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Creative Workforce for the Future

by Vanessa Bellaar Spruijt

In 2017 the Go West report into Bristol’s television and Film industries identified that only 2.6% of freelancers in the industry identified as Black and Minority Ethnic. Other national reports from bodies like The Work Foundation and the Creative Industries Federation have highlighted the lack of diversity in the creative and cultural workforce. This lack of diversity not only excludes talented young people from pursuing a career in the creative sector, it impoverishes the range and depth of the content that is made.

To tackle this inequality and provide new opportunities for people from black, Asian and minority ethnic and/or disadvantaged socio-economic backgrounds, Bristol+Bath Creative R+D and partners are thrilled to launch Creative Workforce for the Future, a new programme with investment from the West of England Combined Authority (WECA) and the European Social Fund (ESF).  

Creative Workforce for the Future will develop industry employment practices embracing inclusion and diversity as an asset, and nurture young talent from under-represented groups to gain the experience required to sustain a creative career. A key aspect of the programme is supporting creative SMEs to develop a more inclusive workforce and practices in the region by undertaking an intensive programme of inclusive professional development.

Working with a range of small to medium sized (SME) creative companies in the West of England as well as six cultural organisations, Creative Workforce for the Future will also offer paid placements to talented 18-30 year-olds who are currently underrepresented in the creative industries - in particular people from black, Asian, minority ethnic and/or disadvantaged socio-economic backgrounds.

It builds on and expands our work on Network for Creative Enterprise led by the University of the West of England and Watershed, with hubs including The Guild Bath, Knowle West Media Centre, Spike Island, and Rife Magazine at Watershed, who are joined by new hubs Bristol City Council’s Bristol Museums and Creative Youth Network and support the development of our talented trainees.

Building a stronger cluster

Bristol+Bath Creative R+D is committed to supporting the region’s creative companies to become more successful. To do this, we need to understand what creative people at all stages of their business are passionate about, what drives their work, and what they need to succeed.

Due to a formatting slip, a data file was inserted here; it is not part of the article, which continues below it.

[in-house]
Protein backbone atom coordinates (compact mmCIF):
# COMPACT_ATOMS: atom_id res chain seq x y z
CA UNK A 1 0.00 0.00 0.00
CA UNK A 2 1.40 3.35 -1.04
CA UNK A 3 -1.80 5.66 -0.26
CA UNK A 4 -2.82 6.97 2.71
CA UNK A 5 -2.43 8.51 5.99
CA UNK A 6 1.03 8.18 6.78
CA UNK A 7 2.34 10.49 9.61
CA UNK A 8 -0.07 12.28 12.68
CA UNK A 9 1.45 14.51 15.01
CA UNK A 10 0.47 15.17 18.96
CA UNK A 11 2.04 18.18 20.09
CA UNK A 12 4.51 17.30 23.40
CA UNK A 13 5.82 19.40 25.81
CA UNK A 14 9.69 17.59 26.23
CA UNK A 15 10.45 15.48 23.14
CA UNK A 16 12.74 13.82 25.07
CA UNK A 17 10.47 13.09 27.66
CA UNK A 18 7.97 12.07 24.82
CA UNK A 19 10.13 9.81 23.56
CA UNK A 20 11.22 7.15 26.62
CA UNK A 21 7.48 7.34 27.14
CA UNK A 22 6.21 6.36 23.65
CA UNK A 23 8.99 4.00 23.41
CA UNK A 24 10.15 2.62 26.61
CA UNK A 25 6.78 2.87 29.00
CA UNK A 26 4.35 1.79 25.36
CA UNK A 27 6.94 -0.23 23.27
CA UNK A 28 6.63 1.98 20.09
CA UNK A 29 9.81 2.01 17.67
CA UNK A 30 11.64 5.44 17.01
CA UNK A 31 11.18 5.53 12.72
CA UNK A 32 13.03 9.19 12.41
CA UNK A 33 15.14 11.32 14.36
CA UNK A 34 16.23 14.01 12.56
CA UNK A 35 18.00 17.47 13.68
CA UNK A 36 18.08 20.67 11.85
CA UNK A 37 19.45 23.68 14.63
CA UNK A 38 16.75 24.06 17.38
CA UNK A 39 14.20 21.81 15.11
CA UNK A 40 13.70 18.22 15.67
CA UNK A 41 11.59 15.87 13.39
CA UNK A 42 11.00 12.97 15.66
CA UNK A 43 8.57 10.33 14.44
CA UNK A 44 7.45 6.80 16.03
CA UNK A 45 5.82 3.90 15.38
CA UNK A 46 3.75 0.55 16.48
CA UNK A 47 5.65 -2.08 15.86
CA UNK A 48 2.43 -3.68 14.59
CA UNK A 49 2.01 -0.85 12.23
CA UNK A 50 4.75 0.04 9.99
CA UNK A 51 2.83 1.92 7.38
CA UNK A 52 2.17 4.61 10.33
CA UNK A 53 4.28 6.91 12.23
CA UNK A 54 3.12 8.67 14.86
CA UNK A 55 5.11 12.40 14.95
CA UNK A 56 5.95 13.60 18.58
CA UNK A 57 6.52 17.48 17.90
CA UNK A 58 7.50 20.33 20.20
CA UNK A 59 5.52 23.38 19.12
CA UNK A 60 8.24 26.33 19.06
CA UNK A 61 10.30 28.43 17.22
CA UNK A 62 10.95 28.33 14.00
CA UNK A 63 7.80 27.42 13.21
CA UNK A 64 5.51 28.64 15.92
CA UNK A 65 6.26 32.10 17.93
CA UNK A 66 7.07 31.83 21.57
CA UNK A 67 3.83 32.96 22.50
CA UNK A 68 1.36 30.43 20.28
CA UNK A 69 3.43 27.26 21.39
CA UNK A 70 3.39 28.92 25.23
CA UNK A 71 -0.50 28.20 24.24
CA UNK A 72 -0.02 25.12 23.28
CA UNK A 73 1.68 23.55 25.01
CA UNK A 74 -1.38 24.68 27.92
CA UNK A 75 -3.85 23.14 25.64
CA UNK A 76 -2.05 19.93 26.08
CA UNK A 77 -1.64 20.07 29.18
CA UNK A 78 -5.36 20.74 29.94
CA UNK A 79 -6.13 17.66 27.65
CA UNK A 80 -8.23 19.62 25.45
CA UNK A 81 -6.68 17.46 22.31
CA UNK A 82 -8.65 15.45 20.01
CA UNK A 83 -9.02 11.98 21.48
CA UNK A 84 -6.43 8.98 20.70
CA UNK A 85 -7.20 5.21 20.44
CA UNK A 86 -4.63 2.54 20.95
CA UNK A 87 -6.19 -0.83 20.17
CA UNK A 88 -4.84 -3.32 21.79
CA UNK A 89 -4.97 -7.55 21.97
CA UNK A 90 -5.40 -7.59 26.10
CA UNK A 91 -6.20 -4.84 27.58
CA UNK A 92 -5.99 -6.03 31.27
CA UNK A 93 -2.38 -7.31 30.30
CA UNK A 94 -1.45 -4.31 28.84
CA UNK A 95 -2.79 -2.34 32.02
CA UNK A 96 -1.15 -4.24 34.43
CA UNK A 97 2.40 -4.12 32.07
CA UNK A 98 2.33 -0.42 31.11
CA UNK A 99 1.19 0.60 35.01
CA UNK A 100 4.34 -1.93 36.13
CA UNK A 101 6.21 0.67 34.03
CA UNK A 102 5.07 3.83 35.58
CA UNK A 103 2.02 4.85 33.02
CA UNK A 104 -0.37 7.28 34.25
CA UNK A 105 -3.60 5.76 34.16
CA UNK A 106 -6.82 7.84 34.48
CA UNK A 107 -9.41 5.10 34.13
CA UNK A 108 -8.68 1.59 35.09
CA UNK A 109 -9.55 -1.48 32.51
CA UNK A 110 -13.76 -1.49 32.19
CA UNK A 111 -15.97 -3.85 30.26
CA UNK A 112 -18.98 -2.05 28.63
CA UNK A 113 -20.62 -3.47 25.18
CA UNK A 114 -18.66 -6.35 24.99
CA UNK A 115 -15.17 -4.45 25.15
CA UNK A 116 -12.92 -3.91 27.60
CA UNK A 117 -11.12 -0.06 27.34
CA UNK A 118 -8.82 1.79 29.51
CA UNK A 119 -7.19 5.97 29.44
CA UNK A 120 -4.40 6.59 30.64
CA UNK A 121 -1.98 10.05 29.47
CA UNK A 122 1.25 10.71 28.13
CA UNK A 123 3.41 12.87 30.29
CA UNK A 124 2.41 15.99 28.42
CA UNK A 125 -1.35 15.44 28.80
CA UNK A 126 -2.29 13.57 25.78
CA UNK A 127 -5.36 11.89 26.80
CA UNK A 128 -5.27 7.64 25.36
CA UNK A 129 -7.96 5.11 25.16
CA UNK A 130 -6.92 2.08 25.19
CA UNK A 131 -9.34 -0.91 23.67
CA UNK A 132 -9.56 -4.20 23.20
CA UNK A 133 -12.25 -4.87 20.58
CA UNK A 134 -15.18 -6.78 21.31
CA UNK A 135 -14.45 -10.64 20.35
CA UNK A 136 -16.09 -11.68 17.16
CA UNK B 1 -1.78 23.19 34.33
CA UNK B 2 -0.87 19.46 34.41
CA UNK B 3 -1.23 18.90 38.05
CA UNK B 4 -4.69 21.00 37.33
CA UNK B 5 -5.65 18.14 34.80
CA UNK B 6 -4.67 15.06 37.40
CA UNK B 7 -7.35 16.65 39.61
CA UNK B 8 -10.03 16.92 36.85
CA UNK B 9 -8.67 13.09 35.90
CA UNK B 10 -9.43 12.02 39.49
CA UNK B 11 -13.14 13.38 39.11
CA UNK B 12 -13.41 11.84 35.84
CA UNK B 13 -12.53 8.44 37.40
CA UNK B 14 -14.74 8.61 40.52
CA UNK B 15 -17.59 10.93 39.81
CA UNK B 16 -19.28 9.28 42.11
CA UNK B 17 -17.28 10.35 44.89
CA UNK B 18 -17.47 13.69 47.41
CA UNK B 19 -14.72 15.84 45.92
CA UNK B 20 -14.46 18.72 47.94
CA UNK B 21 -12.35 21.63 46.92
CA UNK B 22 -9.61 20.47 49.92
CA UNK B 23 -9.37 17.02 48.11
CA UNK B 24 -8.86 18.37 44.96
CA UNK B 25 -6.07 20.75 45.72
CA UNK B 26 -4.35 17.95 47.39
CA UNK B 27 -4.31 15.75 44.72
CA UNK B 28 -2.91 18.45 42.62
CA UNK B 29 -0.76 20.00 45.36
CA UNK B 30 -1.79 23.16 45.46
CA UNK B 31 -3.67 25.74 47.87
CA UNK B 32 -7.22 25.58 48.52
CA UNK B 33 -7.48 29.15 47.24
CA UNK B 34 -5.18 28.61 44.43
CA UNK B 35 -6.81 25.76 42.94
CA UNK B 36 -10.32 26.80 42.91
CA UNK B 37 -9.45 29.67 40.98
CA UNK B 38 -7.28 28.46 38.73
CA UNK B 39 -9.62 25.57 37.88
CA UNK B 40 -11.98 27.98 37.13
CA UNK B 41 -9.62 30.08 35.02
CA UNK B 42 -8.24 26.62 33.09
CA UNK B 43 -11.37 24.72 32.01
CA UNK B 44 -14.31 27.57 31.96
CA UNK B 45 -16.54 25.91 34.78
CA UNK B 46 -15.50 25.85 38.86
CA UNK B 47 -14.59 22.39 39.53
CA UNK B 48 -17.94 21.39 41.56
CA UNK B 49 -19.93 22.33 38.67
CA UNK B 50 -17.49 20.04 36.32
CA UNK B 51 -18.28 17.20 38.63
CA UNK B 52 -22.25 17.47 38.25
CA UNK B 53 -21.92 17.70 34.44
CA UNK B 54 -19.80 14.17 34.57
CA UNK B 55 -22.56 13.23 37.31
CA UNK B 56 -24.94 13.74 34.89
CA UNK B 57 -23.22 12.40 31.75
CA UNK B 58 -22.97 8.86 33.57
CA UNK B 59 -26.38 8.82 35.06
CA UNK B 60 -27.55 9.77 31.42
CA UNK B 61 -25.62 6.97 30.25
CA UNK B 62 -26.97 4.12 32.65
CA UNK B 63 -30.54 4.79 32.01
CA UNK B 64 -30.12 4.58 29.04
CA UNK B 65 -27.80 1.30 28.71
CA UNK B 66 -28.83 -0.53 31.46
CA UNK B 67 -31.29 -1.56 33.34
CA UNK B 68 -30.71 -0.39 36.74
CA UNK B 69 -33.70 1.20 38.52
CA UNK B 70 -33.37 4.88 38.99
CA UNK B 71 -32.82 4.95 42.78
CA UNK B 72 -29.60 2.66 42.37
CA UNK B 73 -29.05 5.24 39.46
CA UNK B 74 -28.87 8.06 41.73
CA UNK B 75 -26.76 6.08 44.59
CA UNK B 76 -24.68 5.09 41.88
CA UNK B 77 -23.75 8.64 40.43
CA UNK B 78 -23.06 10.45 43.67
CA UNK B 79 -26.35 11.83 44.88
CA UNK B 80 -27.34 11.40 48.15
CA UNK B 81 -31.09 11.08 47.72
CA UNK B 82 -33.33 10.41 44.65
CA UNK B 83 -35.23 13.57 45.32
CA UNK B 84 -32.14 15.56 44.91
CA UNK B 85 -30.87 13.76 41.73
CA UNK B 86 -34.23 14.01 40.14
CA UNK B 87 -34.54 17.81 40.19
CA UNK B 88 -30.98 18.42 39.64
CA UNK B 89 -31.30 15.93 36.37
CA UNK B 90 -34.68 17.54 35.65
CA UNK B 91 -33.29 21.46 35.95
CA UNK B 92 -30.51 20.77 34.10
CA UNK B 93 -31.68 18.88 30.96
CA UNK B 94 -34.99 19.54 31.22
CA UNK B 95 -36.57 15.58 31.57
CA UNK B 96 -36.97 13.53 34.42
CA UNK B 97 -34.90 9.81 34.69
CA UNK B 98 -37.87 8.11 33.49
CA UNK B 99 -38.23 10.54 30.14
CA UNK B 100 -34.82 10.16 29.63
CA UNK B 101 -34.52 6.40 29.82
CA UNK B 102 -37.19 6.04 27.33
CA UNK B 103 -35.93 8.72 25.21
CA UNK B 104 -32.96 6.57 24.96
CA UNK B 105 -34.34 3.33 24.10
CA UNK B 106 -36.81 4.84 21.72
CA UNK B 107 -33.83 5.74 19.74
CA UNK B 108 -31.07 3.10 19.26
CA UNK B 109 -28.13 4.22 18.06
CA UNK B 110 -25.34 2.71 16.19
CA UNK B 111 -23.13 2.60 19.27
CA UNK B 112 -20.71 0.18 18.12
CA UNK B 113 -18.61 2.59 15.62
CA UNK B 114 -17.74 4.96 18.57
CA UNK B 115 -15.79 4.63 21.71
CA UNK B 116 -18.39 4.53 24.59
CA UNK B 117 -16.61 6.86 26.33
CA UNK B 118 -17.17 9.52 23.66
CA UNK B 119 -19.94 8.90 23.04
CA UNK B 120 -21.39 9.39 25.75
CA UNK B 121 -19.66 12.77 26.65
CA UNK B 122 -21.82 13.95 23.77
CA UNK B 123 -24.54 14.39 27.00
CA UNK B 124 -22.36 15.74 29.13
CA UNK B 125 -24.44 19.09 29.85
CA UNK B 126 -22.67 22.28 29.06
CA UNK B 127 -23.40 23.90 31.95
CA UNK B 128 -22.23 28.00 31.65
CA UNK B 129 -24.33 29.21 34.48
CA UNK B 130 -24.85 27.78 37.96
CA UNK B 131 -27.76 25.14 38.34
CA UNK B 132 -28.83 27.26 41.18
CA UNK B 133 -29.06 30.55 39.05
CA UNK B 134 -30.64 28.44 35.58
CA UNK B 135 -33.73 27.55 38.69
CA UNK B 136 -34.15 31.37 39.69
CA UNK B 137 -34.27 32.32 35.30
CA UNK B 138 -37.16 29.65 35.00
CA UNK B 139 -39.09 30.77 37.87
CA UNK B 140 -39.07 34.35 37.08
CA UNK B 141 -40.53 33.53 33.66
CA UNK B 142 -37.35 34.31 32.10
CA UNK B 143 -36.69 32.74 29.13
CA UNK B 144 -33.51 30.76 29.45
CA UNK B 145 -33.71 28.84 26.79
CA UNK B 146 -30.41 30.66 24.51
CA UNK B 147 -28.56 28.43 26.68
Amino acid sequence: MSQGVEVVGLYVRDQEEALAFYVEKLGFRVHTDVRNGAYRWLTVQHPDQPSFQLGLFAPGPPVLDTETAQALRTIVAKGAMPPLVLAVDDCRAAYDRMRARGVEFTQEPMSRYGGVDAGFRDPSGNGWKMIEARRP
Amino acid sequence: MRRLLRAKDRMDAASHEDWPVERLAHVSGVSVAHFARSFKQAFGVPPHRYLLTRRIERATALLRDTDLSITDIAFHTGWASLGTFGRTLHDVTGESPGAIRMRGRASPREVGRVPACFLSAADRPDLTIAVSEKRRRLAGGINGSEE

Through projects like REACT, Rife and Network for Creative Enterprise our partners have developed the skills and methodologies to deliver change by recognising all the complex relationships that form the creative sector, not least the value of the often invisible freelance and microbusiness community that contributes so much to the development of creative economy in our region.

Central to our approach is partnership working: bringing together a range of institutions and organisations to offer the best types of support to creative communities and giving them the help they need to thrive. Creative hubs are key spaces to support, help connect, motivate, broker and provide space for interaction in an increasingly diffuse creative sector.

Network for Creative Enterprise, which completed recently, demonstrated how bringing together a partnership of creative hubs in the region with a bespoke programme of business support could generate extraordinary results for creatives. You can read more about this work and its results in this report: Network for Creative Enterprise report.

Changing the landscape

Although Bristol and Bath have the reputation of being well-networked places, which supports collaboration and creative development, these networks can be very exclusive. The precarious nature of creative work, and a reliance on low-pay or no-pay entry level jobs, generates exclusion in the sector. The cultural and financial capital required for creative people to participate in this semi-formal economy is unevenly distributed and contributes to exclusions based on intersections of gender, ethnicity, class, and sexuality.

Those who can afford to develop careers that rely on low wages or infrequent work are often the ones who can afford to stick it out long enough to establish a sustainable career. This means that these networks often reproduce themselves with the same kinds of people doing the same kind of jobs in the same kinds of places. This is not only inequitable and unjust, it’s also creatively unsustainable. Innovation, creative ideas, cultural breakthroughs and new businesses need diversity – of ideas, experiences, backgrounds, talents and approaches.

Bristol+Bath Creative R+D is dedicated tackling these challenges as one of its core aims. This new programme allows us to strengthen those activities even further. Our collective future needs difference. New markets will need new makers. That's why the Creative Workforce for the Future scheme will focus on bringing new people into the industry.

We are committed to help make this happen. We aim to be radically inclusive in all our work while creating the most innovative and fantastic work in the creative industries. These are not mutually exclusive, and with this programme we look to support our cluster to grow, together.

Are you an SME and interested in joining us on this journey? Read more here and express an interest.


Creative Workforce for the Future is part of the Workforce for the Future programme which has been developed by the West of England Combined Authority (WECA) to give more young people currently underrepresented in the creative industries the opportunity to work in the sector. It will work with the world-class cluster of creative small and medium-sized businesses – which is concentrated in Bristol and Bath – and reach out to talent across the region. 
The programme is funded by the European Social Fund.